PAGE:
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Retaining the River Hull

Spotlight Structural

When the Environment Agency discovered evidence of significant movement in a timber pile retaining wall on the River Hull, the potential consequences were severe. Most of the city of Kingston upon Hull, where the river joins the Humber estuary, is below high tide level. If the wall failed, several nearby properties and a dual carriageway were at immediate risk, and there was also a danger of pollution from nearby oil reclamation storage tanks. The city centre was only two miles away.

Babtie Consultants was called in to evaluate the situation and recognised that the wall could fail at any time. AV Technology was appointed to install a structural monitoring system to warn of any imminent problems while remedial work was planned and executed.

AVT installed a system comprising electrolevel tilt sensors just above high tide level, temperature sensors, and a level meter to record the state of the tide. Readings were sent automatically every 10 minutes to a datalogger, from where they were transmitted by GSM modem to AVT's offices for analysis on a daily basis.

If pre-set levels of movement were reached, a warning siren and a flashing beacon would be triggered, while SMS text messages would be sent to key people at AVT, Babtie and contractor Mowlem. AVT personnel could then access the latest data remotely.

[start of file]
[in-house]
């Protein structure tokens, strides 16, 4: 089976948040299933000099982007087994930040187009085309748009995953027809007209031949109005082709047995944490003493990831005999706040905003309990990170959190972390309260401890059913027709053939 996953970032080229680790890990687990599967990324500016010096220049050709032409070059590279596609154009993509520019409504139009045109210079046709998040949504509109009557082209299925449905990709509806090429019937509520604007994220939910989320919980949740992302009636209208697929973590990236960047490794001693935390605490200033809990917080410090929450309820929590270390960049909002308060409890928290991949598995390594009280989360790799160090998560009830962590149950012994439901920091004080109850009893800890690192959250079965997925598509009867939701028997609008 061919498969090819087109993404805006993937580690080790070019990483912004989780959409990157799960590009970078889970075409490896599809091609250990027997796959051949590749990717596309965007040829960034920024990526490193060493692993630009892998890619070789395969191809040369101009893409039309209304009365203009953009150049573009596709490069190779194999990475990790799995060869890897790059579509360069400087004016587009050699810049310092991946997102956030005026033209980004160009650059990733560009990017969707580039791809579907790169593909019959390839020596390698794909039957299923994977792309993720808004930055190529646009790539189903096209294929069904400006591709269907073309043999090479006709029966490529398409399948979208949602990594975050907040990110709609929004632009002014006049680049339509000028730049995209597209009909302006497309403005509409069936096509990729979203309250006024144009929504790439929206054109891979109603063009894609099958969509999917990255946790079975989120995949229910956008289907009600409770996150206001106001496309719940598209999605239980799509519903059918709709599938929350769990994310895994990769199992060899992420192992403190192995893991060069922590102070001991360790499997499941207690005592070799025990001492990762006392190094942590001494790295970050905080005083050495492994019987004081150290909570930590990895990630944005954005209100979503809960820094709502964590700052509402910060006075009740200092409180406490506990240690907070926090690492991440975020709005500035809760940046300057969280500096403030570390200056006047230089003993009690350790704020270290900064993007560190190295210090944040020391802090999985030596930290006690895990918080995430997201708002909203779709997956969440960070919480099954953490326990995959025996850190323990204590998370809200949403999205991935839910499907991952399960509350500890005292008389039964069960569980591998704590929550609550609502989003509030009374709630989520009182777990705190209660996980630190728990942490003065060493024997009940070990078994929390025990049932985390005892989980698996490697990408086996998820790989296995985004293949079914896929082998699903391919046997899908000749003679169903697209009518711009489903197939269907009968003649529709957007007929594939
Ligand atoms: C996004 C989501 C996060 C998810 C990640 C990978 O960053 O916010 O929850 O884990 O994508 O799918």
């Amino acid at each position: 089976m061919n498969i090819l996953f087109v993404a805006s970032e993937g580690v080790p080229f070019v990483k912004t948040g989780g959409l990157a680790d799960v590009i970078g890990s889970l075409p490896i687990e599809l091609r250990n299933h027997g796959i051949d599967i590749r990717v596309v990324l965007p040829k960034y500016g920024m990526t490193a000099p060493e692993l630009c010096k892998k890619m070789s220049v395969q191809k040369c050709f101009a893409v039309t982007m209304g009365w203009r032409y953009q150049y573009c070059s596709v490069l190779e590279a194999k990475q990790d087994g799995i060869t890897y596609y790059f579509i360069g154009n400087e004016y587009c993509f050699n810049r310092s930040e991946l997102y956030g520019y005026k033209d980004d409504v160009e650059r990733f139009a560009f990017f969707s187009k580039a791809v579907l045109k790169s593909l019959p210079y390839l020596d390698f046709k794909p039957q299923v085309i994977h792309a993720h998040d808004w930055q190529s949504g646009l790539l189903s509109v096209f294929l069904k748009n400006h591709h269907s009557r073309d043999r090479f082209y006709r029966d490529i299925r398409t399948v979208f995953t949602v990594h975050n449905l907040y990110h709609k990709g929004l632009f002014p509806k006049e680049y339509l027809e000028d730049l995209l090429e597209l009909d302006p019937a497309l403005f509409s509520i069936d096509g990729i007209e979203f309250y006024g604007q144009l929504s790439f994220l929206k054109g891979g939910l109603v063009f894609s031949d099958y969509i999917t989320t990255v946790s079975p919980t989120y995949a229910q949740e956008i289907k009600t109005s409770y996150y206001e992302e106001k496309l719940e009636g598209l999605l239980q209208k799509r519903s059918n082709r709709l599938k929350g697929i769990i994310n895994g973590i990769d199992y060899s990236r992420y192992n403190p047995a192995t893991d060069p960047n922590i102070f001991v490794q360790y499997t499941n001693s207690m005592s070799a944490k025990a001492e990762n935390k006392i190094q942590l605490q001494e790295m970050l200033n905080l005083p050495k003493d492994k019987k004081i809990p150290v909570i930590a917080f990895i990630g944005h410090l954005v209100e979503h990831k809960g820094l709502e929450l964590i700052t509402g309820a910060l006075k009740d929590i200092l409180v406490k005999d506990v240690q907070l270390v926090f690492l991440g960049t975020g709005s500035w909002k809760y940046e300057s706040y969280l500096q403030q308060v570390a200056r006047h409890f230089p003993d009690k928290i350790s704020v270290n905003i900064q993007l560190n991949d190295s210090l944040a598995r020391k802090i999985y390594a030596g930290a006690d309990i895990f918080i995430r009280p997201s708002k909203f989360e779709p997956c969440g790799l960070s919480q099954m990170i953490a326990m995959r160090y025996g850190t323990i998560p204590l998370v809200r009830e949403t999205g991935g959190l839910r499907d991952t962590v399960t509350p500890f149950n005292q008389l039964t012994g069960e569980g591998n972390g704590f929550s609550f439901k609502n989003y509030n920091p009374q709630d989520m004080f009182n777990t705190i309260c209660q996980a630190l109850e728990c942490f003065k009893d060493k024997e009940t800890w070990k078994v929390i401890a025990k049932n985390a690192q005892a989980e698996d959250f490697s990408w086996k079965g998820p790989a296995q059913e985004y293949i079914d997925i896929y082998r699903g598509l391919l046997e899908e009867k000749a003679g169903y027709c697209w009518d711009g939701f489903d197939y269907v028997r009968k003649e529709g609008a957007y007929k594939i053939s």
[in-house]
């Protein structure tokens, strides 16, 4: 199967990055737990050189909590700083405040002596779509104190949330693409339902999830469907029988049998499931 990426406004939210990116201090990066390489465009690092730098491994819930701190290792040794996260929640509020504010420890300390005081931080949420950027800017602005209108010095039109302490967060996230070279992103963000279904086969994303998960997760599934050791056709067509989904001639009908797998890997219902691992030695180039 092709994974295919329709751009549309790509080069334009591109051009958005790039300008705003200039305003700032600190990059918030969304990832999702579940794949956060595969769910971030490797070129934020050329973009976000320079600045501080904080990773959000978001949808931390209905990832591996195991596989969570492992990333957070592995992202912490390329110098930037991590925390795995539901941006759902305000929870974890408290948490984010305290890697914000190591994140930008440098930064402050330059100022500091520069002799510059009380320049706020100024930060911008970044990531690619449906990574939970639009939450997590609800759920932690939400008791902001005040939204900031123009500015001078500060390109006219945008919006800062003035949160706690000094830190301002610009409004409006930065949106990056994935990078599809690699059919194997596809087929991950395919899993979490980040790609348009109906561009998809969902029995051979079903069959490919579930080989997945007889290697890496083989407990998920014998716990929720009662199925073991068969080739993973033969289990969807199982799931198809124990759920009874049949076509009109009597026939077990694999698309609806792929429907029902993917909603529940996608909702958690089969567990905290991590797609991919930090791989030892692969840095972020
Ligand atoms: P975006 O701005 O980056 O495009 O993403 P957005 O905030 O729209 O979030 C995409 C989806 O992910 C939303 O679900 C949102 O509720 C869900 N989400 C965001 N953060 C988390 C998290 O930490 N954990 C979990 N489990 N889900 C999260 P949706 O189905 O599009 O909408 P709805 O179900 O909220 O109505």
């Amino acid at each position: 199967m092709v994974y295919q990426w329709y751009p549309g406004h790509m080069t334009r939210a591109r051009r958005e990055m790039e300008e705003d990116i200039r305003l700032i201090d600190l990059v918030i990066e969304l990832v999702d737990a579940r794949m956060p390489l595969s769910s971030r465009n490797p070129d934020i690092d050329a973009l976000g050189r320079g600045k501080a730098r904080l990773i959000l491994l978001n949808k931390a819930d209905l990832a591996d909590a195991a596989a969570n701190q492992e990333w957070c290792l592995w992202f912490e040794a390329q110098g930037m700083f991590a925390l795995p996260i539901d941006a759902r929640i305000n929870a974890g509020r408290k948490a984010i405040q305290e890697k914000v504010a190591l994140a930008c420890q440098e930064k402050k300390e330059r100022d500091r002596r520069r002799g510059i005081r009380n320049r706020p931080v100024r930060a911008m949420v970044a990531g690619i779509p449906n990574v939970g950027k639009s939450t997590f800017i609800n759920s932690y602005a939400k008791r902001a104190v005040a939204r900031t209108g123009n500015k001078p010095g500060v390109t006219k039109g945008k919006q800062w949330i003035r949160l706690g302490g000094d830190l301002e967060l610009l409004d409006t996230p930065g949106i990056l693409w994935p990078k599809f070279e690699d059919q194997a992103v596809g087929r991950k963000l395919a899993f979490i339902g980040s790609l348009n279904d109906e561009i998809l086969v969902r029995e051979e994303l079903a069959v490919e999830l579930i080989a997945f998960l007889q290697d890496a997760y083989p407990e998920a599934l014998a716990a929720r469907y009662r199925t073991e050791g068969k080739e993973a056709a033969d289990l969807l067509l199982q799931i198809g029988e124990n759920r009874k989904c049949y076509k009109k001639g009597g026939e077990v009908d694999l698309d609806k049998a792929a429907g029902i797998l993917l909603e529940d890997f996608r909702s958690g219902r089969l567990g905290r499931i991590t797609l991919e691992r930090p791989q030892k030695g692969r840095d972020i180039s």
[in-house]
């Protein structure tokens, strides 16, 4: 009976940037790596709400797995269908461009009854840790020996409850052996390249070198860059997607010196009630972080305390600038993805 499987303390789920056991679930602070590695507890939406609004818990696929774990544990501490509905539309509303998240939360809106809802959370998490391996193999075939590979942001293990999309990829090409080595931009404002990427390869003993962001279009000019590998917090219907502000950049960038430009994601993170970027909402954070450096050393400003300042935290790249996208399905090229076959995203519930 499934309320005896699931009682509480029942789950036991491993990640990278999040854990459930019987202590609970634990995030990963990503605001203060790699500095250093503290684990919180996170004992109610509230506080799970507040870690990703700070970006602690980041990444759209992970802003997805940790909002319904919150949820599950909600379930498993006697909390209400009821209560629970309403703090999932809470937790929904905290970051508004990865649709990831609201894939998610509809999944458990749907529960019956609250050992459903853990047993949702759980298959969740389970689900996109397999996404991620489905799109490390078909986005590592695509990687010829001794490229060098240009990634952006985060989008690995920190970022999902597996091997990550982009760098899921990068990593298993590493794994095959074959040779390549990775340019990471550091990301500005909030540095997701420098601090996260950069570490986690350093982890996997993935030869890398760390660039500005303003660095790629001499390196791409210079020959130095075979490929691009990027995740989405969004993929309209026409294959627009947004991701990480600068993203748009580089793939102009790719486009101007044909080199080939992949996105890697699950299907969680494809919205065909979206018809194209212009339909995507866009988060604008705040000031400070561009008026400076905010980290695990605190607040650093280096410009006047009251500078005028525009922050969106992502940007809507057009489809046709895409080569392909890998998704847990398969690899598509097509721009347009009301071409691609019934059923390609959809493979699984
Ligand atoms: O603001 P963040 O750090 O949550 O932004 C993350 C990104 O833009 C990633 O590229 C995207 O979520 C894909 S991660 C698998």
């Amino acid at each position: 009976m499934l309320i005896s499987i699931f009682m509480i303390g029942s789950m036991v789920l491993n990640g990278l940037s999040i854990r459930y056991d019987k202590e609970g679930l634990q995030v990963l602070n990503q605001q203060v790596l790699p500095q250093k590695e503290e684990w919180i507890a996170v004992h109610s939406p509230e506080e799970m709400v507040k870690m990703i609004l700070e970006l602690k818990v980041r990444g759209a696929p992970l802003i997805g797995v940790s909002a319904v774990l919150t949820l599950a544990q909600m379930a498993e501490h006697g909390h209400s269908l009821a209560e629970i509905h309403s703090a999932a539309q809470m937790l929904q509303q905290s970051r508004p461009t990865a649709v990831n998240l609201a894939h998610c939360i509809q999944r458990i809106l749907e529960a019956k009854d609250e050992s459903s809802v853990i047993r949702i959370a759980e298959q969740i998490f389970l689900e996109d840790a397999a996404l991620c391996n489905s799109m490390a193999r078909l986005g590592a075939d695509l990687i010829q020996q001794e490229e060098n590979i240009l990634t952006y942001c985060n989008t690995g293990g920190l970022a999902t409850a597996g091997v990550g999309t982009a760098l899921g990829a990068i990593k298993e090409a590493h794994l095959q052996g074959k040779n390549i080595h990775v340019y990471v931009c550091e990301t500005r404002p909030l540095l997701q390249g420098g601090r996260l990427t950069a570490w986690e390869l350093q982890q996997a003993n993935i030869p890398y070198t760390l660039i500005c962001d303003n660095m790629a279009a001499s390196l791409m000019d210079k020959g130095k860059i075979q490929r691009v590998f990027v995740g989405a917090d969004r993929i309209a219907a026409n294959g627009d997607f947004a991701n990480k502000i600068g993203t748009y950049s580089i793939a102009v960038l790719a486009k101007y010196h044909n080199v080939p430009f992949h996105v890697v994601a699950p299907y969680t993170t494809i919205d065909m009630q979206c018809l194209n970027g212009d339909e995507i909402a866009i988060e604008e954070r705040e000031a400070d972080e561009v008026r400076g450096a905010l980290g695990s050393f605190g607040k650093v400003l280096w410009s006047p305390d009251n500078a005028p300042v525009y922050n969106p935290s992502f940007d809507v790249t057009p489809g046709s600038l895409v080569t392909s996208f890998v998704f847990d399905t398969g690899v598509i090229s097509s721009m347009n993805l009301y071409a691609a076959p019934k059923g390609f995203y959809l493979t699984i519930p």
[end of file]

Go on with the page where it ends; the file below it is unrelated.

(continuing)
The project entered a critical phase when remedial work began. Mowlem installed temporary steel walings across the front of the timber wall, then drove 20m steel piles into the river bed in front of it. The gap between the steel piles and existing wall was backfilled with stone.

Although movement of the wall triggered several alarms during the course of work, the monitoring system gave all concerned the confidence to continue in the knowledge that there would be adequate warning of impending problems.

AVT senior project manager Neil Parkinson says: 'The key to successful structural monitoring is being able to analyse and interpret large amounts of information and then make intuitive and predictive risk assessment decisions relating to the condition of the structure. Good communication and the ability to work closely with other interested parties are also vital.'

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